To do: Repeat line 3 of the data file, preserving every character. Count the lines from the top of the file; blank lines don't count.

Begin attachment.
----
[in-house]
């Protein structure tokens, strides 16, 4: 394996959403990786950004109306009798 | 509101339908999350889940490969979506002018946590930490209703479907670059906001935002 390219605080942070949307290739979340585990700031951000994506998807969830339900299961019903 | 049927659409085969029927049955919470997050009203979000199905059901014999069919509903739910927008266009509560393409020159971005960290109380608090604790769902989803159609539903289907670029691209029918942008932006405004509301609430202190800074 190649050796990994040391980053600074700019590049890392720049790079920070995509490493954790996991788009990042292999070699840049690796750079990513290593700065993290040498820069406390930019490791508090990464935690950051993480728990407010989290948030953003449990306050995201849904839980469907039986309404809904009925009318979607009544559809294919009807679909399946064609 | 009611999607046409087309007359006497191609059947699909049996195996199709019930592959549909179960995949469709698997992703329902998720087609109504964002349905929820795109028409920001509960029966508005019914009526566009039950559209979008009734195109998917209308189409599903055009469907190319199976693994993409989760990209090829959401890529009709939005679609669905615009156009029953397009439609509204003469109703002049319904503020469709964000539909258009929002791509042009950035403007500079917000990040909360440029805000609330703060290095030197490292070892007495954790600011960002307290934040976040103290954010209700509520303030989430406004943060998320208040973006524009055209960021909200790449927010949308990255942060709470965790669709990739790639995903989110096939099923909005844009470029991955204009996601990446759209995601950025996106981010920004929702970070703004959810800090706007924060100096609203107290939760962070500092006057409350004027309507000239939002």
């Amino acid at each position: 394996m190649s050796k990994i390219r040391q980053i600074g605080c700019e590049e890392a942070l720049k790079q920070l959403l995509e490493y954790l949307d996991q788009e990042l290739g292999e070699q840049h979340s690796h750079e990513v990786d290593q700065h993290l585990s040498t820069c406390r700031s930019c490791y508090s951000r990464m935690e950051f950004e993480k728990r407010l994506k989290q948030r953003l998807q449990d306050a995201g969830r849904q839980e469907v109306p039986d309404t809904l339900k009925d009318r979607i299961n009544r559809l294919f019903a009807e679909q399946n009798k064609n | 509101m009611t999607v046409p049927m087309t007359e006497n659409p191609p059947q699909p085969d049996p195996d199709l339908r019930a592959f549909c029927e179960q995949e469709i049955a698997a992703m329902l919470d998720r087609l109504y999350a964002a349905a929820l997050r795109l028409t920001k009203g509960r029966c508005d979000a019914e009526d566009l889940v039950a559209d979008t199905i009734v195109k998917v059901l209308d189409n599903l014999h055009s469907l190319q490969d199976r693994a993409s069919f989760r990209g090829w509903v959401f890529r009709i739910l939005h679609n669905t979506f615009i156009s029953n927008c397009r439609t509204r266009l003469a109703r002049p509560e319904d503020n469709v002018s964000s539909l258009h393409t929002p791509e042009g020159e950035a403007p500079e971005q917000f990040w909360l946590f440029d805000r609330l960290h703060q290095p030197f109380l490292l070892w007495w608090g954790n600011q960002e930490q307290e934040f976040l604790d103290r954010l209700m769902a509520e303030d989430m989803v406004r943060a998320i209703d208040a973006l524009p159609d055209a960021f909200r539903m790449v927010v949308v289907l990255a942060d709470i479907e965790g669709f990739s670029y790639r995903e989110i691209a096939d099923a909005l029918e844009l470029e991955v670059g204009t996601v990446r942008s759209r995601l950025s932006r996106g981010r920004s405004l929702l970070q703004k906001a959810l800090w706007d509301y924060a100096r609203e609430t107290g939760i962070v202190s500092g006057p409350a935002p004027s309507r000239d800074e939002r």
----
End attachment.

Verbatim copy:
């Amino acid at each position: 394996m190649s050796k990994i390219r040391q980053i600074g605080c700019e590049e890392a942070l720049k790079q920070l959403l995509e490493y954790l949307d996991q788009e990042l290739g292999e070699q840049h979340s690796h750079e990513v990786d290593q700065h993290l585990s040498t820069c406390r700031s930019c490791y508090s951000r990464m935690e950051f950004e993480k728990r407010l994506k989290q948030r953003l998807q449990d306050a995201g969830r849904q839980e469907v109306p039986d309404t809904l339900k009925d009318r979607i299961n009544r559809l294919f019903a009807e679909q399946n009798k064609n | 509101m009611t999607v046409p049927m087309t007359e006497n659409p191609p059947q699909p085969d049996p195996d199709l339908r019930a592959f549909c029927e179960q995949e469709i049955a698997a992703m329902l919470d998720r087609l109504y999350a964002a349905a929820l997050r795109l028409t920001k009203g509960r029966c508005d979000a019914e009526d566009l889940v039950a559209d979008t199905i009734v195109k998917v059901l209308d189409n599903l014999h055009s469907l190319q490969d199976r693994a993409s069919f989760r990209g090829w509903v959401f890529r009709i739910l939005h679609n669905t979506f615009i156009s029953n927008c397009r439609t509204r266009l003469a109703r002049p509560e319904d503020n469709v002018s964000s539909l258009h393409t929002p791509e042009g020159e950035a403007p500079e971005q917000f990040w909360l946590f440029d805000r609330l960290h703060q290095p030197f109380l490292l070892w007495w608090g954790n600011q960002e930490q307290e934040f976040l604790d103290r954010l209700m769902a509520e303030d989430m989803v406004r943060a998320i209703d208040a973006l524009p159609d055209a960021f909200r539903m790449v927010v949308v289907l990255a942060d709470i479907e965790g669709f990739s670029y790639r995903e989110i691209a096939d099923a909005l029918e844009l470029e991955v670059g204009t996601v990446r942008s759209r995601l950025s932006r996106g981010r920004s405004l929702l970070q703004k906001a959810l800090w706007d509301y924060a100096r609203e609430t107290g939760i962070v202190s500092g006057p409350a935002p004027s309507r000239d800074e939002r």